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Markkula Center for Applied Ethics

Unpaid Internships

Starbucks coffee.

Starbucks coffee.

Gaining valuable experience, or making coffee runs?

Kelly Shi

Although it is currently winter, students are already beginning their search for summer internships. It’s quite a competitive process, with 75% of undergraduates serving internships and up to half of them without pay. Despite their popularity, unpaid internships remain the subject of ethical scrutiny and debate.

Proponents of unpaid internships argue that students benefit significantly in ways that money cannot buy. Students could gain first-hand experience in the industry of their interest, which could then help students make more informed decisions on what career paths to pursue. Unpaid internships can also provide a great line on a student’s resume as proof of skills learned on the job (or rather, internship). Additionally, unpaid internships provide students with the opportunity to make valuable connections in their desired industries, which might lead to positive recommendations or job leads in the future. In response to commonly voiced concerns about the exploitation of student labor, proponents of unpaid internships point to the 6-point Test for Unpaid Interns issued by the Fair Labor Standards Act as legal reassurance against unethical unpaid internships.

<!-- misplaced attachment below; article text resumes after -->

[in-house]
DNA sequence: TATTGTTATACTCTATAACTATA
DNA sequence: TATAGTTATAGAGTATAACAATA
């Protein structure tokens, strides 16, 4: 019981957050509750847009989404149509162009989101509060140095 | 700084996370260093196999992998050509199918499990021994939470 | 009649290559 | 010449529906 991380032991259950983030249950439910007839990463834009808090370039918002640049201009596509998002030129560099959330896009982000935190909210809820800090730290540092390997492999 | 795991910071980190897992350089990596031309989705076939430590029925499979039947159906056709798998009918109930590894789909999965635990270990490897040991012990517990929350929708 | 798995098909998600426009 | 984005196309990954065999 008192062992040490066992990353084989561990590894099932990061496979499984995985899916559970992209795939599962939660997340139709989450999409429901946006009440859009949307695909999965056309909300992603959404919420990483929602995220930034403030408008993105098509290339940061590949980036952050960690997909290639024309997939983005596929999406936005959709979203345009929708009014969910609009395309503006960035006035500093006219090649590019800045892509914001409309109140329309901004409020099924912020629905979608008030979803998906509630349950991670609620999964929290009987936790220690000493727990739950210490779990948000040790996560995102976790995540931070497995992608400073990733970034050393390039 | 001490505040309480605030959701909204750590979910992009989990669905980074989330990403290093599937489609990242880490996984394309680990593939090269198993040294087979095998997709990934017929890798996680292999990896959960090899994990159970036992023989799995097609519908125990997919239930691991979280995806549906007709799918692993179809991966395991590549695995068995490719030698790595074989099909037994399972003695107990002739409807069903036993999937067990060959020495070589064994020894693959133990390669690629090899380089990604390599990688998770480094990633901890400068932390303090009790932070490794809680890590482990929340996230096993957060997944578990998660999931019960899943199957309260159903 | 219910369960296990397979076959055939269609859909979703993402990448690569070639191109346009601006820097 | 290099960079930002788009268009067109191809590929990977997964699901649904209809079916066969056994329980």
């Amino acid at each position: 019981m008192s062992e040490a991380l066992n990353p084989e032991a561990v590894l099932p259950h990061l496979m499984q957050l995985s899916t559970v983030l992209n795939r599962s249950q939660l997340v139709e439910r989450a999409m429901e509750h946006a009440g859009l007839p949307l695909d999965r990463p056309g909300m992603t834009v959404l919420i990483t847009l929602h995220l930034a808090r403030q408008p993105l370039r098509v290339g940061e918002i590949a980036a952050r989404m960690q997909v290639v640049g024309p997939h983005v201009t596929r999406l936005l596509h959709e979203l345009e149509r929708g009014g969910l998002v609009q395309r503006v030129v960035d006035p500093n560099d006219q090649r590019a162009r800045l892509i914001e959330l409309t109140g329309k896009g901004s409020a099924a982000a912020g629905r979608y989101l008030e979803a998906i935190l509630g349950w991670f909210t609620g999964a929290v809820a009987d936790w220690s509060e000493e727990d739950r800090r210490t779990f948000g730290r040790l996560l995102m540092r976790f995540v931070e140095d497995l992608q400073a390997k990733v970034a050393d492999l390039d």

However, others are troubled by the fact that there are no official means of enforcing the FLSA’s rules for permissible unpaid internships. These critics maintain that some companies exploit unpaid interns by making them perform menial tasks (such as making coffee runs) which offer no value to a student’s professional development. Furthermore, unpaid internships disproportionately hurt students who are already economically disadvantaged, since some students cannot afford to spend their summers working for free. This does not include the additional cost of transportation or lodging required by some internships, which present yet another financial hurdle to students already struggling to afford the rising costs of college. Some critics also argue that unpaid internships ultimately harm society by stunting class mobility and perpetuating the privilege found within certain sectors, such as the art and entertainment industries which almost exclusively offer unpaid internships. Additionally, unpaid internships seem to devalue not only the labor of student interns but also that of paid employees, who are subsequently threatened by the free labor readily provided by unpaid interns. 

What do you make of these arguments? Do you have unpaid internship stories of your own? Share with us below!

Kelly Shi is the Hackworth Fellow at the Markkula Center for Applied Ethics. 

Feb 22, 2016